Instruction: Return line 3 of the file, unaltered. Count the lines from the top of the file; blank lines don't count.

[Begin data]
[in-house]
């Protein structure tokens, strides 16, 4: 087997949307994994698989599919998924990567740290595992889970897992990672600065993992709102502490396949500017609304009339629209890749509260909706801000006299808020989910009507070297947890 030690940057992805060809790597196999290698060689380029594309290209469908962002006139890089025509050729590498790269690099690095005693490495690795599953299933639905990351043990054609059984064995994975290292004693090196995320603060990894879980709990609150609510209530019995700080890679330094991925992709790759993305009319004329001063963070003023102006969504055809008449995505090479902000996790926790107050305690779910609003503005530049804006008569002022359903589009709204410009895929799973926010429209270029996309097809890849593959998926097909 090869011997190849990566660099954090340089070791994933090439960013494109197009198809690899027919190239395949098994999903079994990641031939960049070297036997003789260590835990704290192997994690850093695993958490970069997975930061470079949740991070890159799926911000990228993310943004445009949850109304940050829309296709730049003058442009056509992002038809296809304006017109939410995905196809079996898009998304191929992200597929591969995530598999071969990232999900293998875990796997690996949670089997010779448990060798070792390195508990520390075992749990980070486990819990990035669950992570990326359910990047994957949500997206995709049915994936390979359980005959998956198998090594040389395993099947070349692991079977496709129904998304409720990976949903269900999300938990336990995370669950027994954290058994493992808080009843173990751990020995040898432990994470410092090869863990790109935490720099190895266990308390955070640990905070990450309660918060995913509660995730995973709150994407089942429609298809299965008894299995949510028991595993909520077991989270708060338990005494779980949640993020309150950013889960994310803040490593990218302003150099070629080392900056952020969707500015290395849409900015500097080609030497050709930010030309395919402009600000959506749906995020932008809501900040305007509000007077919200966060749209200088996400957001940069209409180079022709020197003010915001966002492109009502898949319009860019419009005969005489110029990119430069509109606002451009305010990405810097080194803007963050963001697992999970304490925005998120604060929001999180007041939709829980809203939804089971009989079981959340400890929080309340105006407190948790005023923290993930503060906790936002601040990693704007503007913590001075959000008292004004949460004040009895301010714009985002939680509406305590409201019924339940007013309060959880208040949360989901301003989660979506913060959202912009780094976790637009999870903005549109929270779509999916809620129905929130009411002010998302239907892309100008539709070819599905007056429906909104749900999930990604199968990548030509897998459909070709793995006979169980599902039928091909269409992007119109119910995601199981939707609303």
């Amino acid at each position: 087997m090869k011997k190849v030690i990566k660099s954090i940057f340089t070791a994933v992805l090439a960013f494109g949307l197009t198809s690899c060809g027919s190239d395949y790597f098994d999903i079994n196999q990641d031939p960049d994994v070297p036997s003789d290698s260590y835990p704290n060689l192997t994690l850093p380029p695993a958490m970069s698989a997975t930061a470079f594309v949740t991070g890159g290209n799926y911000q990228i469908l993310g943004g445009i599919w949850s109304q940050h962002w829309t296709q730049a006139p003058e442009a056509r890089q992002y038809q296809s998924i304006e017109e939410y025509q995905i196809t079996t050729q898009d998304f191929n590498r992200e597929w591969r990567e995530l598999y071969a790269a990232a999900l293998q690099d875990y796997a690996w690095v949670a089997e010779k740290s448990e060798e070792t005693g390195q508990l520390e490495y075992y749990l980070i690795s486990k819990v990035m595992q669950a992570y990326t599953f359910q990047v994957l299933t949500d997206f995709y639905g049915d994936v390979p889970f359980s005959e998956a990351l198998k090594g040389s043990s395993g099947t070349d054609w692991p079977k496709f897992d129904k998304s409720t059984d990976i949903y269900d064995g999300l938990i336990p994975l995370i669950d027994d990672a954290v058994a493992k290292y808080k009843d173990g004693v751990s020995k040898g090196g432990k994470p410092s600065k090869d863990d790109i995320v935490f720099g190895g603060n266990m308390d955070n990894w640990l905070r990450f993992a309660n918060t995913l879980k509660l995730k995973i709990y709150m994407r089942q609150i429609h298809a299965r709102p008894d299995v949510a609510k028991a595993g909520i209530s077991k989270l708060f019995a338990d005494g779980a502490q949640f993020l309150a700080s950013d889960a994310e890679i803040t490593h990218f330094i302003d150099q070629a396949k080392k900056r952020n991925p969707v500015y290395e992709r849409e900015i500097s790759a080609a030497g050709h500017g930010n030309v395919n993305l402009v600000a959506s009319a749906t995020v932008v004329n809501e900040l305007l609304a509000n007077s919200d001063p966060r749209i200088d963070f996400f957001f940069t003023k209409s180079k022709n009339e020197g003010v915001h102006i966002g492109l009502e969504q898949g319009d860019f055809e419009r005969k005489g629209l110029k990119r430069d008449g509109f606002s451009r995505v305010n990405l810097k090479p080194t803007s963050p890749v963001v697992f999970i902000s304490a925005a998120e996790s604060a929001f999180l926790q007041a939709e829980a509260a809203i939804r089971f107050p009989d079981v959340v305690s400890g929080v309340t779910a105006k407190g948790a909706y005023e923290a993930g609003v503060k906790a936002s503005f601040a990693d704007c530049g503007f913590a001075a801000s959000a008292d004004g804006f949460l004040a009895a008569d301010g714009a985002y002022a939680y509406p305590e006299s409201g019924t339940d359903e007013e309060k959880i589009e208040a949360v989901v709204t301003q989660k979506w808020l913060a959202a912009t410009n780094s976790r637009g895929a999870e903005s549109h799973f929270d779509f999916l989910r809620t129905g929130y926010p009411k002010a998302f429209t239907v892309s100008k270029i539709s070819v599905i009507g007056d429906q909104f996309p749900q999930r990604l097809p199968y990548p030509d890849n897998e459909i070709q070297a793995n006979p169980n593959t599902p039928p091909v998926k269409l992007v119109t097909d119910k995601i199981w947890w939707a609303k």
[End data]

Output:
């Amino acid at each position: 087997m090869k011997k190849v030690i990566k660099s954090i940057f340089t070791a994933v992805l090439a960013f494109g949307l197009t198809s690899c060809g027919s190239d395949y790597f098994d999903i079994n196999q990641d031939p960049d994994v070297p036997s003789d290698s260590y835990p704290n060689l192997t994690l850093p380029p695993a958490m970069s698989a997975t930061a470079f594309v949740t991070g890159g290209n799926y911000q990228i469908l993310g943004g445009i599919w949850s109304q940050h962002w829309t296709q730049a006139p003058e442009a056509r890089q992002y038809q296809s998924i304006e017109e939410y025509q995905i196809t079996t050729q898009d998304f191929n590498r992200e597929w591969r990567e995530l598999y071969a790269a990232a999900l293998q690099d875990y796997a690996w690095v949670a089997e010779k740290s448990e060798e070792t005693g390195q508990l520390e490495y075992y749990l980070i690795s486990k819990v990035m595992q669950a992570y990326t599953f359910q990047v994957l299933t949500d997206f995709y639905g049915d994936v390979p889970f359980s005959e998956a990351l198998k090594g040389s043990s395993g099947t070349d054609w692991p079977k496709f897992d129904k998304s409720t059984d990976i949903y269900d064995g999300l938990i336990p994975l995370i669950d027994d990672a954290v058994a493992k290292y808080k009843d173990g004693v751990s020995k040898g090196g432990k994470p410092s600065k090869d863990d790109i995320v935490f720099g190895g603060n266990m308390d955070n990894w640990l905070r990450f993992a309660n918060t995913l879980k509660l995730k995973i709990y709150m994407r089942q609150i429609h298809a299965r709102p008894d299995v949510a609510k028991a595993g909520i209530s077991k989270l708060f019995a338990d005494g779980a502490q949640f993020l309150a700080s950013d889960a994310e890679i803040t490593h990218f330094i302003d150099q070629a396949k080392k900056r952020n991925p969707v500015y290395e992709r849409e900015i500097s790759a080609a030497g050709h500017g930010n030309v395919n993305l402009v600000a959506s009319a749906t995020v932008v004329n809501e900040l305007l609304a509000n007077s919200d001063p966060r749209i200088d963070f996400f957001f940069t003023k209409s180079k022709n009339e020197g003010v915001h102006i966002g492109l009502e969504q898949g319009d860019f055809e419009r005969k005489g629209l110029k990119r430069d008449g509109f606002s451009r995505v305010n990405l810097k090479p080194t803007s963050p890749v963001v697992f999970i902000s304490a925005a998120e996790s604060a929001f999180l926790q007041a939709e829980a509260a809203i939804r089971f107050p009989d079981v959340v305690s400890g929080v309340t779910a105006k407190g948790a909706y005023e923290a993930g609003v503060k906790a936002s503005f601040a990693d704007c530049g503007f913590a001075a801000s959000a008292d004004g804006f949460l004040a009895a008569d301010g714009a985002y002022a939680y509406p305590e006299s409201g019924t339940d359903e007013e309060k959880i589009e208040a949360v989901v709204t301003q989660k979506w808020l913060a959202a912009t410009n780094s976790r637009g895929a999870e903005s549109h799973f929270d779509f999916l989910r809620t129905g929130y926010p009411k002010a998302f429209t239907v892309s100008k270029i539709s070819v599905i009507g007056d429906q909104f996309p749900q999930r990604l097809p199968y990548p030509d890849n897998e459909i070709q070297a793995n006979p169980n593959t599902p039928p091909v998926k269409l992007v119109t097909d119910k995601i199981w947890w939707a609303k």